Throughout, there is more density and musical adventure than at almost any other point in her career (perhaps this is the influence of Mirwais, who produces numerous tracks here and gave Music its fiendish intricacy). Her voice is remarkably plastic, pitched down one minute and up the next, into a Sia-like bleat and out into robotic polyphony. Often, around the seabed of the mix, is a swirl of aqueous psychedelic sound, profoundly different and much more interesting than her earlier R&B and EDM minimalism.

Killers Who Are Playing ends with the questions: “Do you know who you are? Will we know when to stop?” The untamed, batshit Madame X suggests that Madonna doesn’t have the answer to either – and that her strength is in never knowing.

Edited by Ven Conmigo
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Sounds like we are in for one hell of a ride with this album. Her creativity seems to be on peak and I’m sure there will be intense discussions here about the weirdness of it all. Can’t wait for June 14! This album will be my life’s soundtrack for the entire year, I, sure. 

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11 minutes ago, air1975 said:

Guardian review is online. 

 

Madonna: Madame X review – her most bizarre album ever

4 out of 5 stars.

    (Live Nation/Interscope/Maverick)
The lows, featuring white-saviour narratives and witless lyrics, are really low. But by embracing Latin pop, Madonna sounds more natural than she has in years.

 

We all get old, but never at the same age. Some of us are old when we’re children, bringing briefcases to school and talking to adults at family parties; others leave uni with the thrill that they never have to go clubbing again. Most of us think we’re doing pretty well, then we find ourselves nodding appreciatively at something in a Boden catalogue and suddenly death is real.

For years, Madonna outpaced all of this. In 1996, Evita looked like ushering in her middle age, but she did an about turn, delivering convincing, idiosyncratic trip-hop on Ray of Light (1998) and convincing, idiosyncratic electro on Music (2000). Confessions on a Dancefloor (2005) was even better, its Abba samples and smooth deep house a way for her to stay out past 4am with dignity, rather than trying to score ketamine off teenage fashion influencers at the afters, musically speaking.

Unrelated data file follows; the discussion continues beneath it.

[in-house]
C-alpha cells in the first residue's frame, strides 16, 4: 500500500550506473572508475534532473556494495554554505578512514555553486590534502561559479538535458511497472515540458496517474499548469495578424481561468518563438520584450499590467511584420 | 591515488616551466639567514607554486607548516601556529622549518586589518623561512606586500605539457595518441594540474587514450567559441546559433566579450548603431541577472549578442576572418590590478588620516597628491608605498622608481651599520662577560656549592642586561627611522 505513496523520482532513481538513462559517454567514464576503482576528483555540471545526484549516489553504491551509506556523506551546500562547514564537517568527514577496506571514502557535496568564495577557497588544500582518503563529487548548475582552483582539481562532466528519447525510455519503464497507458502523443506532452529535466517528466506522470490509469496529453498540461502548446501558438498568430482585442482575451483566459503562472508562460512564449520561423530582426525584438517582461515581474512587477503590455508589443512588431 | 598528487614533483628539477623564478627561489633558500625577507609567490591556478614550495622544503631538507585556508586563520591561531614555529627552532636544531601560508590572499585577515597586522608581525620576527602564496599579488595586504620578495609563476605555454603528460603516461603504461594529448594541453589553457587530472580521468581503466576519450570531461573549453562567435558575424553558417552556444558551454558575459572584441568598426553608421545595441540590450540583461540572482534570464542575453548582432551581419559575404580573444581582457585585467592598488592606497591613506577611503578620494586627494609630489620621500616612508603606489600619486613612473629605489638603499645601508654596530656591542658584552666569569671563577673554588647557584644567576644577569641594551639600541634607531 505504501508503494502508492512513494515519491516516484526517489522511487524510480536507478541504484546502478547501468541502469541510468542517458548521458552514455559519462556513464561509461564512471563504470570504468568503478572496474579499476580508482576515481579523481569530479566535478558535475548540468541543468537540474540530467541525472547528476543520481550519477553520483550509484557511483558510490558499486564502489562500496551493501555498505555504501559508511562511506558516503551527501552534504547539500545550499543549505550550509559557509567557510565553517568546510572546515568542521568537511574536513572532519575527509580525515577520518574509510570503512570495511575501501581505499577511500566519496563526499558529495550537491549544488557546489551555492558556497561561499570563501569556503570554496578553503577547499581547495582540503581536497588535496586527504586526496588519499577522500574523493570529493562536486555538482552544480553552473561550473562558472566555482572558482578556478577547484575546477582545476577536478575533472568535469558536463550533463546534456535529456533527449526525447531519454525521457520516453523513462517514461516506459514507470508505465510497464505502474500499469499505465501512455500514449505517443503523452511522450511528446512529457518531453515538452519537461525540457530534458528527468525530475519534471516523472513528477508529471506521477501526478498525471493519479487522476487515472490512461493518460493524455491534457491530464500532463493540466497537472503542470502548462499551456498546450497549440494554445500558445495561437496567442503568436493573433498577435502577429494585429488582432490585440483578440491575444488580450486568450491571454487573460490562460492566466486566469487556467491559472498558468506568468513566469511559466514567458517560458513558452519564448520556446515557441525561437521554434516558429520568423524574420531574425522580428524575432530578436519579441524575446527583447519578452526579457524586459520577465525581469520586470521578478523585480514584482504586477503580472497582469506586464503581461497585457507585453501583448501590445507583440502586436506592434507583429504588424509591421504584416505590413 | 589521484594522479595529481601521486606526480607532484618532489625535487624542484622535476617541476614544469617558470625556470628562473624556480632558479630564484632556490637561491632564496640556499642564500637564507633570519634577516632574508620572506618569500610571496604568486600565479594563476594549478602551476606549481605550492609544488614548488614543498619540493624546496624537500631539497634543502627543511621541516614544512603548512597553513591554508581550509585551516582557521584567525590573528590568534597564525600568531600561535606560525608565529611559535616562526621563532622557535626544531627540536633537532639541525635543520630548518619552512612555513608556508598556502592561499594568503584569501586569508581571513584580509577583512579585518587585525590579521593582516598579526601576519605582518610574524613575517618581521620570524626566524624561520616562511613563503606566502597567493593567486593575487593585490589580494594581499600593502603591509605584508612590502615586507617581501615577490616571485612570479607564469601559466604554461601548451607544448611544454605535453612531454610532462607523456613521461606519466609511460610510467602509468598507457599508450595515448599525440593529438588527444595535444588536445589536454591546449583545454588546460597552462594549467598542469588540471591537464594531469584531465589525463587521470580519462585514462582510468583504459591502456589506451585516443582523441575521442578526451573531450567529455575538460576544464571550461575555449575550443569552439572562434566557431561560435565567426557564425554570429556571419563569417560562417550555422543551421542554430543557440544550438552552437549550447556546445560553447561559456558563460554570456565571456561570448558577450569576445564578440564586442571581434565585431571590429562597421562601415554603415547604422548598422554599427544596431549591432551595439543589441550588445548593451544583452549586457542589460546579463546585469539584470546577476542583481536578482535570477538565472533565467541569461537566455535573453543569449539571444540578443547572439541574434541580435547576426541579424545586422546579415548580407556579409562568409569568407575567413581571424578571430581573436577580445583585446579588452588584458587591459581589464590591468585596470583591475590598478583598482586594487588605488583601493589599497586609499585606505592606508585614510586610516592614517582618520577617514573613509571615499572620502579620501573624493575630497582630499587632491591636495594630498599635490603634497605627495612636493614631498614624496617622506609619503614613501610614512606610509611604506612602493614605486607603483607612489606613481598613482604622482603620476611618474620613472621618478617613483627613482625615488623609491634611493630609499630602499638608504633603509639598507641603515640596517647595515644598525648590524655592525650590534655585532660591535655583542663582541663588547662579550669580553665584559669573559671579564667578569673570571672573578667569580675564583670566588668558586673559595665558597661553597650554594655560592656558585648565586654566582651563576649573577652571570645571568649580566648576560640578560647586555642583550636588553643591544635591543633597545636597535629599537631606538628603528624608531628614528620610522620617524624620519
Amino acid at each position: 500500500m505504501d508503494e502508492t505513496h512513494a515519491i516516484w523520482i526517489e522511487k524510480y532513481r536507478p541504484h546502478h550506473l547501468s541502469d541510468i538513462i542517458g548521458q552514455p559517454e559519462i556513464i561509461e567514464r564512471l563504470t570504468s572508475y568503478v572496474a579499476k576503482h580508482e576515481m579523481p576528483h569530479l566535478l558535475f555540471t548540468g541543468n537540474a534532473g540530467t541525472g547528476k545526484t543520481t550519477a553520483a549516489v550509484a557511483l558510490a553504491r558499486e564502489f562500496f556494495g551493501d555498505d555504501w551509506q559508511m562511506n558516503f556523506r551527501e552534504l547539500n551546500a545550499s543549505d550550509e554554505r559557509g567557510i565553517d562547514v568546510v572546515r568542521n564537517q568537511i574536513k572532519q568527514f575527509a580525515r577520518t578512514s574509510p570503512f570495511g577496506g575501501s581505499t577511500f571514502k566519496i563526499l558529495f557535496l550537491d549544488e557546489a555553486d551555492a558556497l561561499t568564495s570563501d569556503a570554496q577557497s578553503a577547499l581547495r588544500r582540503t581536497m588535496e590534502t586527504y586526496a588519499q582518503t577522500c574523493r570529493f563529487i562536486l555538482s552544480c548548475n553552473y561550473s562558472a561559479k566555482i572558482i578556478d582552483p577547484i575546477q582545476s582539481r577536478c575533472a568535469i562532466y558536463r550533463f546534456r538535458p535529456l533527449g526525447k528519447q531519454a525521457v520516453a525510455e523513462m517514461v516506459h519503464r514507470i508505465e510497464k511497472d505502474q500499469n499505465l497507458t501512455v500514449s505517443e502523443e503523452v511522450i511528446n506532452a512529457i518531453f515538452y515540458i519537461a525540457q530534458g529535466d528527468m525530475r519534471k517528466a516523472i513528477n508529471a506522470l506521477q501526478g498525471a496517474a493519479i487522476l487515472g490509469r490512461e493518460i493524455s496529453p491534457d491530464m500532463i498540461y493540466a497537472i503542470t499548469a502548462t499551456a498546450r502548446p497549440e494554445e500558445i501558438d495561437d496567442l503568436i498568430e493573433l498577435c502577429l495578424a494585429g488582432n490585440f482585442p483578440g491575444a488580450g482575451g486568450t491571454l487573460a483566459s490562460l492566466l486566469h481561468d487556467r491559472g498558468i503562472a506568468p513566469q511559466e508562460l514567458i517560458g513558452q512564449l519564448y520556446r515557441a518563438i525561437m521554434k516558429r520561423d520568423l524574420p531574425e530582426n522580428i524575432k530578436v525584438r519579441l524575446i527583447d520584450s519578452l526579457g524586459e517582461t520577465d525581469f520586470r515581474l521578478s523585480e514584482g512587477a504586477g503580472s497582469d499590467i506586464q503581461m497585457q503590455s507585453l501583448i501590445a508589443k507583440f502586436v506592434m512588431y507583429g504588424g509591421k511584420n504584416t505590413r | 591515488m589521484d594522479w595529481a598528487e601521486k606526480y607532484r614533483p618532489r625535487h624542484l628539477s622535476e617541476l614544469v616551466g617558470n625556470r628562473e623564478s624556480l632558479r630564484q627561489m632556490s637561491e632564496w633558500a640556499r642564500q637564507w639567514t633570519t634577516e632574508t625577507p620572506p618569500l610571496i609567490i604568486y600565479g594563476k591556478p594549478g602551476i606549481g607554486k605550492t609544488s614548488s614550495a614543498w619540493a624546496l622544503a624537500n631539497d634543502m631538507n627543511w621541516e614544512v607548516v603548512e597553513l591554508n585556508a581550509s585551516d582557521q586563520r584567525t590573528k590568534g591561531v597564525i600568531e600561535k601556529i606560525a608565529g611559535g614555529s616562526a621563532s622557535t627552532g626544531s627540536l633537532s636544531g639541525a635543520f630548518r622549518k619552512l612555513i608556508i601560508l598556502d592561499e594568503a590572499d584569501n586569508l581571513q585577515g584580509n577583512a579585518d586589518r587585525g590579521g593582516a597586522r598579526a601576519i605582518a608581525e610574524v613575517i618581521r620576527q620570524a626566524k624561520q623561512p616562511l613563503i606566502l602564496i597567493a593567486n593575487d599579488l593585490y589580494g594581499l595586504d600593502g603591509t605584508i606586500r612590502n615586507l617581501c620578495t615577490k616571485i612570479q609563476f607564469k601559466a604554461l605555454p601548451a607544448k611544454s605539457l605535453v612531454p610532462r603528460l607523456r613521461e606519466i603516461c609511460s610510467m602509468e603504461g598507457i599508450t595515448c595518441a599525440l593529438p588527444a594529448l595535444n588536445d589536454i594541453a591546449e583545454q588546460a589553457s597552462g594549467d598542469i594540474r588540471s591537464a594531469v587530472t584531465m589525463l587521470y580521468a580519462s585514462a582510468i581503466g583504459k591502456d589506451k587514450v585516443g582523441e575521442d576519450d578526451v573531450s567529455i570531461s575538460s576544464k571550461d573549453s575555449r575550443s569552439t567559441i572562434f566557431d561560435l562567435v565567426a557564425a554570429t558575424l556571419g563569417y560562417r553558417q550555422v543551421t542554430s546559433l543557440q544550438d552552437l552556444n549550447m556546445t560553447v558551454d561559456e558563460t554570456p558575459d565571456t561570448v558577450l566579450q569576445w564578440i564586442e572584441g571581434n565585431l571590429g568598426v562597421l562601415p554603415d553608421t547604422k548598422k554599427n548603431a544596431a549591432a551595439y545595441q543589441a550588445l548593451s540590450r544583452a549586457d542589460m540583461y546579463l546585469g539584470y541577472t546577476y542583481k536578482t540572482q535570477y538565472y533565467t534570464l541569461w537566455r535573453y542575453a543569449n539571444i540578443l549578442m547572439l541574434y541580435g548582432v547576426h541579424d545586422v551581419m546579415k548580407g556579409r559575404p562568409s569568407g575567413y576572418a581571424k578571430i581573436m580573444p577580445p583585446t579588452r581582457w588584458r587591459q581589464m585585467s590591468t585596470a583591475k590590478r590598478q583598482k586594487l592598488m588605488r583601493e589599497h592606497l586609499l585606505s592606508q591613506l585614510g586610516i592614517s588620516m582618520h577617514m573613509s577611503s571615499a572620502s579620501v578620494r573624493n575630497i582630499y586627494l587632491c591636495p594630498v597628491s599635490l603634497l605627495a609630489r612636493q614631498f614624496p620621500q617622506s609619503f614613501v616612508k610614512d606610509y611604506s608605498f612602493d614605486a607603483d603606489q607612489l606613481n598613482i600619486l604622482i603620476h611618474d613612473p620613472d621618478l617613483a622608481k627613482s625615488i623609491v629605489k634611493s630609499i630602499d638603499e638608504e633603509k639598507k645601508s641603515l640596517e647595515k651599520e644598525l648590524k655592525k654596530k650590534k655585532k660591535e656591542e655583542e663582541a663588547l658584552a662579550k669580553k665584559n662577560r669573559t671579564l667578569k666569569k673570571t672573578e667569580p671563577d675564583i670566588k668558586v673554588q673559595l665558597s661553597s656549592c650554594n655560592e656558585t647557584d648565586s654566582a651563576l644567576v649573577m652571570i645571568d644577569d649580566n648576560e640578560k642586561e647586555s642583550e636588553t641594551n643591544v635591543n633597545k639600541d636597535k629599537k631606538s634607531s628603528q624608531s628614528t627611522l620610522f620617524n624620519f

But she couldn’t run forever. Perhaps it began pre-Confessions, when she kissed Britney Spears as if to parasitically extract her youth. Certainly by Hard Candy in 2008 she was playing catch-up, spurring Timbaland and the Neptunes to some of their tamest work, a good five years after their pomp. MDNA (2012) tried to keep pace with stadium EDM, while Rebel Heart (2015) struggled to get its head around a newly global, musically cosmopolitan pop market, and just randomly glued hip collaborators together. The woman who had once led was following, and sluggishly.

To her credit, she has not done what many in her position would then do: lick their wounds and sell a jazz standards album to Radio 2 listeners. With Madame X, Madonna instead grits her teeth, puts on a glitter-encrusted eyepatch, looks in the mirror with seriously reduced depth perception and says: “Bitch, I’m Madonna.” And by drawing on the Latin influence of not just reggaeton-crazed recent pop but also her new home base of Lisbon, she has, at 60, produced her most natural-feeling, progressive and original record since Confessions.

It’s also one of her most bizarre and sprawling, and features some of her worst ever music. Killers Who Are Playing finds this American multimillionaire – already not shy of white saviourhood – play empath to the world’s huddled masses: “I’ll be Africa if Africa is shut down. I will be poor if the poor are humiliated. I’ll be a child if the children are exploited …” We pause for presumably more of the same, this time in Portuguese, and then: “I’ll be Islam if Islam is hated. I’ll be Israel if they’re incarcerated. I’ll be Native Indian if the Indian has been taken. I’ll be a woman if she’s raped and her heart is breaking.” It’s well intended but fails to read the room – the room here being the entire planet.

The dog’s dinner of Dark Ballet, aired in part at Eurovision, features vocodered vocals sung to a melody from the Nutcracker, and irritatingly gnomic pronouncements about commerce blinding us to reality. Extreme Occident, only available on the deluxe version for a very good reason, sees Madonna trying to “recover my centre of gravity” in a politically polarised world – a really worthwhile topic, but expressed in witless lyrics. “I guess I’m lost / I had to pay the cost / The thing that hurt me most …” (at this point you’re ready to bet your house on the final line being about a ghost, but no) “… Was that I wasn’t lost.” Tablas arrive with stupid kneejerk exoticism. It ends with her asserting “life is a circle” about 20 times.

These shockers are suitable only for schadenfreude lovers or scholars of extreme camp, but another of these wildly messy tracks actually matches its vaulting ambition. God Control was presumably made after an all-nighter on Reddit – a rambling “Wake up sheeple!” screed that confronts gun reform, disenfranchised youth, democracy and the man upstairs. One section has her rap “Each new birthday gives me hope / that’s why I don’t smoke that dope”, and that her only friend is her brain – all with the peppy naivety of Tom Tom Club’s Wordy Rappinghood. And all of it set to hi-NRG disco with cascading strings and Daft Punk vocoders, for over six minutes. It is – only just – brilliant, and will become an equally beloved and despised curio among fans.